Next, we had a great three week stay in Hamilton, just outside Toronto, looking after a beautiful golden retriever and spunky kitten, Kessel and Snickers.

From here we were able to explore the vast amounts of waterfalls Ontario has to offer, including Niagara Falls, and take in a baseball and soccer game.

As we left Hamilton on our last stretch towards Calgary, it was time to get camping. With the car set up we drove through the night to Pancake Bay. While I loved driving through the night Matt did not, a major nap upon arrival was needed. When we woke up we discovered the beautiful beach just 10 meters away from our site. Perfection!

Next, we continued driving, taking in Kakabeka Falls, Winnipeg and Regina. There were many stops along the way at interesting places such as Thunderbay, Portage la Prairie and Medicine Hat. It was a fantastic journey to say the least.

Where I am now?

Arriving in Calgary at the start of June we have several housesits lined up to take us through the summer until we depart for good. It’s a challenge living quite literally out of your suitcase, however, I now know the city better than ever and have met some wonderful people and pets already. I even got to experience my first Stampede!

That’s a fried onion people!!!! It was to die for… and I got to do some line dancing too!

So many people have asked us why we would want to return to Calgary. The city has recently been voted fourth best city to live in, in the WORLD. So, my answer is why wouldn’t I want to return? Both Matt and I had fallen in love with the mountains during our first stay here (November 2016- April 2017) we wanted to come back and see what the lakes looked like unfrozen and flowers in full bloom.

As expected, we have not been disappointed. Furthermore, Matt was keen to come back and play football with his first Canadian team Code Red, as well as joining a men’s summer league (the boy is obsessed!)

Where to next?

As I write this we have one more house sit left and I cannot believe how quickly time has gone by. However, we still have so many things left to see and do. We are hoping to visit Waterton Lakes National Park, which is said to rival Banff for its beauty, as well as hiking many of the lakes we explored during winter.

We’ve been looking after some great pets and exploring all Alberta has to offer

The trip I am most excited about however, is when my parents fly over in October. We have a fantastic road trip lined up for them, showing them some of our favourite places. Heading out of Toronto, we are going to Ottawa, Montreal and Quebec where we will be joining an NCL cruise ship. (how lucky are we?!?! I can never quite believe it!) The ship will stop at Sydney and Halifax, Nova Scotia then head round the Bay of Fundy, New Brunswick before sailing down to Bar Harbour and Boston in the US. I am beyond excited not only for these fantastic locations that I’ll get to share with my parents, but for the mojito bar on board too!

Showing them around Vancouver and sharing some once-in-a-lifetime experiences was amazing can’t wait to do it all again in some of my favourite Canadian places!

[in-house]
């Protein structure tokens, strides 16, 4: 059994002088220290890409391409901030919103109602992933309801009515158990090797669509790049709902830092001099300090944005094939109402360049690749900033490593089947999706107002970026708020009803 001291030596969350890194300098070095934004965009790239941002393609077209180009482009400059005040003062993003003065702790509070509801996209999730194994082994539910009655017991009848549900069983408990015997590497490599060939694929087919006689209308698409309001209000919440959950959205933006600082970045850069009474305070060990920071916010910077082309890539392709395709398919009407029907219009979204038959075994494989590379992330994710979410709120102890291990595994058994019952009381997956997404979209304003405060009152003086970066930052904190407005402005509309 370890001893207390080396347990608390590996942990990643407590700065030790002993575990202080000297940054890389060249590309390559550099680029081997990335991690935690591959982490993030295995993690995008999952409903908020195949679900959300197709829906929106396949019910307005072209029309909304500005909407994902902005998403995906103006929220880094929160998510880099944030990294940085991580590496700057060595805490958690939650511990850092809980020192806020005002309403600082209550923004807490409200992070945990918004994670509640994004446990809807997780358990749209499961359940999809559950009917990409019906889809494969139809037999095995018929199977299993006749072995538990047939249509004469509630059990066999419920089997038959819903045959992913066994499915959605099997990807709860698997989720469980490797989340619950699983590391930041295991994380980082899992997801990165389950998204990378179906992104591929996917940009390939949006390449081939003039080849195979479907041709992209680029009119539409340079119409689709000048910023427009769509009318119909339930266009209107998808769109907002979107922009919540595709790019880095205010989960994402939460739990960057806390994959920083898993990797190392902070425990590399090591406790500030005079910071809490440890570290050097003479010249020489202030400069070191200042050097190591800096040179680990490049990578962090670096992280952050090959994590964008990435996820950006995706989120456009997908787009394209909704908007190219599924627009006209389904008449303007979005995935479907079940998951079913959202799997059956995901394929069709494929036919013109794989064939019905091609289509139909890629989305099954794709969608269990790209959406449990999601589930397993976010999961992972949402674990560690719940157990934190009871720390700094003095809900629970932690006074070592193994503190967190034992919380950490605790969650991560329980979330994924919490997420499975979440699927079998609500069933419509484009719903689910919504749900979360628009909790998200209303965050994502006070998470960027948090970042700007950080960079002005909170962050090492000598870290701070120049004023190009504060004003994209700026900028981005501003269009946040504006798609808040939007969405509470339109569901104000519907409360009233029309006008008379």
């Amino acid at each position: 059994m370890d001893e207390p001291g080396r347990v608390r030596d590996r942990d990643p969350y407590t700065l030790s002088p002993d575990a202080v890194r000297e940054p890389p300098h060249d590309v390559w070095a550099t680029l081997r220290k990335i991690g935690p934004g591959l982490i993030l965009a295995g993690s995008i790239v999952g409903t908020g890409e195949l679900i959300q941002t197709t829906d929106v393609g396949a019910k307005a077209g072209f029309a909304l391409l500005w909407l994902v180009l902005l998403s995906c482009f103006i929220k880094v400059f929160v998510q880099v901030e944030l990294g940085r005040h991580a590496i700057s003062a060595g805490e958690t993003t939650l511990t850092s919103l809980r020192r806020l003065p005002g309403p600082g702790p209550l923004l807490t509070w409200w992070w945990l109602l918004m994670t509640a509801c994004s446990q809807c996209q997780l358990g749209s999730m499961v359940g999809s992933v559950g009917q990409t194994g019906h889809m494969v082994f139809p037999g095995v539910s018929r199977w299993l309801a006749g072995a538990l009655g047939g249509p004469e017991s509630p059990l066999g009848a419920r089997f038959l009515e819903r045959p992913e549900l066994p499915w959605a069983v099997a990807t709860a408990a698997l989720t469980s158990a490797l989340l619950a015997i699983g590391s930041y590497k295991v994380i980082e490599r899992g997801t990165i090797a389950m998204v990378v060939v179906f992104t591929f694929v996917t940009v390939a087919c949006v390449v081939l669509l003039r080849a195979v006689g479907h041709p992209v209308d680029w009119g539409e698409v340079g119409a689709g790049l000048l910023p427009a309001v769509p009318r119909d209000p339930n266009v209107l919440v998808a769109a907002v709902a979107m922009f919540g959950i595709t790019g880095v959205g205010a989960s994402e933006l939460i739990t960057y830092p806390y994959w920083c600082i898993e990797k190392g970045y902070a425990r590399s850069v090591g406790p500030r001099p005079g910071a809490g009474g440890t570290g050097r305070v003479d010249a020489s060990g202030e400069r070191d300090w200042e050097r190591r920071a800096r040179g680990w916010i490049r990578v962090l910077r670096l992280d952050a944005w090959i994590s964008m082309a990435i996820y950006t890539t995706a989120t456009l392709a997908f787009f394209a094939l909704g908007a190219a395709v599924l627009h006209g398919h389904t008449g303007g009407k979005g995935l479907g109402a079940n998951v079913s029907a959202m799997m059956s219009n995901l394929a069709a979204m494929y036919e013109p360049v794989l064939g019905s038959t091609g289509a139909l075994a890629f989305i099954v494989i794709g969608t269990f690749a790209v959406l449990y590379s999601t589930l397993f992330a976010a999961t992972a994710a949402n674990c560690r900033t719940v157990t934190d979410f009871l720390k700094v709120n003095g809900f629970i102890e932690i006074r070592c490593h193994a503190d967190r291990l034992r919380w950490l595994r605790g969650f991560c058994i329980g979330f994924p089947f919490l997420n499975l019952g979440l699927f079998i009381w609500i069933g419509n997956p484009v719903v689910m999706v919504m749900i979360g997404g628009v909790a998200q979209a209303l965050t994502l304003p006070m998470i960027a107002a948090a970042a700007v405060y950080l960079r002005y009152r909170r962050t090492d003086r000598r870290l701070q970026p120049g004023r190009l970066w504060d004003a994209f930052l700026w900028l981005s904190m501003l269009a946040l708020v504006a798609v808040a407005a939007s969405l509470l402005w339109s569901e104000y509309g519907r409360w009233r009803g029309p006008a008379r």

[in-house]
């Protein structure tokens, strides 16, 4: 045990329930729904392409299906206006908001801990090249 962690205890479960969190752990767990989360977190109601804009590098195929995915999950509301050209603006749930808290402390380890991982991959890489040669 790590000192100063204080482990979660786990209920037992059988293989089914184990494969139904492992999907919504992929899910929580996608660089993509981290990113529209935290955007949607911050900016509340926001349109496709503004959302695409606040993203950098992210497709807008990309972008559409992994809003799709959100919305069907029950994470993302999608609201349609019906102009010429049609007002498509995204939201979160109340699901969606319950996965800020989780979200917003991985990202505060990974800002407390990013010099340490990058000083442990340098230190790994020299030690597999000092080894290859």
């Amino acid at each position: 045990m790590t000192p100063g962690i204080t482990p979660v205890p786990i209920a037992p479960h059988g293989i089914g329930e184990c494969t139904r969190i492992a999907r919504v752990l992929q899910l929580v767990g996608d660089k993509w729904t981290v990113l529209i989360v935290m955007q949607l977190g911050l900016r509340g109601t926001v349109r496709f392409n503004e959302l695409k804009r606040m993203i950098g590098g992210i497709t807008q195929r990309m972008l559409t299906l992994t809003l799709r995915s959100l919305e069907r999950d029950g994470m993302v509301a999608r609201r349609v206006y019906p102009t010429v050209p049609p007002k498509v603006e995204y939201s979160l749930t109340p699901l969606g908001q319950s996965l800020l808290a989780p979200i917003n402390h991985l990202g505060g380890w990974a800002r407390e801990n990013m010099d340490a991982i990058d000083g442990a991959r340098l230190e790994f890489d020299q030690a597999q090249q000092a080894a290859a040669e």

After this it will be time to return home to the UK. It often feels like it was only yesterday I waved goodbye to friends and family. But two years have passed. With flights booked from Boston to London at the end of October many emotions have been swirling around. We’ve had fantastic time over the past twenty-four months experiencing so many different things and meeting wonderful people along the way, it will be sad to say goodbye to the country we’ve adopted as our second home. However, if I don’t leave then I can’t return.

Plus, if I don’t see my sister soon I might explode!!

Over the next few weeks there will be more content on the blog which I hope you will enjoy. A-Z Travels will continue through to the end and will conclude with the letters I missed out due to not knowing my alphabet! I hope you enjoy and if there is anything you would like me to write about please let me know 😊

Is Google Maps Making Me Less Adventurous?

I love my technology as much as the next girl, whether it be my phone, mp3 or camera it’s in my pocket ready to use each day.  It helps us to wake up in the morning, make memories and communicate, what’s not to love? When travelling, technology can become even more useful.  For instance, checking my bank balance online, skyping friends and family and most importantly, Google Maps!

Out on the road Google Maps has been my best friend. In a completely new country, navigating unknown streets whilst driving on the opposite side of the road is hard. So, having maps at the touch of a button is incredibly convenient. When driving by myself having the GPS voice guide me has been hugely beneficial. You’ll never be lost with a GPS signal and a phone in your pocket. Take a wrong turn and the computer will easily redirect you without having to turn a map in ten different directions.


Despite my love for paper maps that I frequently pick up from tourist’s offices (mostly for crafting!), they are becoming obsolete thanks to online versions. Paper maps are difficult to read and orientate quickly and heaven knows they are impossible to fold back into their original neat packet! Furthermore, they are an additional thing to carry. My high school geography teacher would be outraged at these comments, he once spent an entire lesson ranting about how young people don’t appreciate maps and how he himself ‘Loved reading maps!’ and this was before Google Maps were mainstream.

While there are hundreds of reasons to use digital maps over paper versions, this week I have been wondering, is Google Maps making me less adventurous? However convenient online maps can be I can’t help but think they may be hindering my exploring. You pick a destination, type it in and press go. Easy-peasy! What more could you want? It will tell you the quickest and most convenient way to go. It will tell you that there are tolls roads, construction blocking the way and even whether there will be heavy traffic.   They have the most up-to-date information at the touch of a button.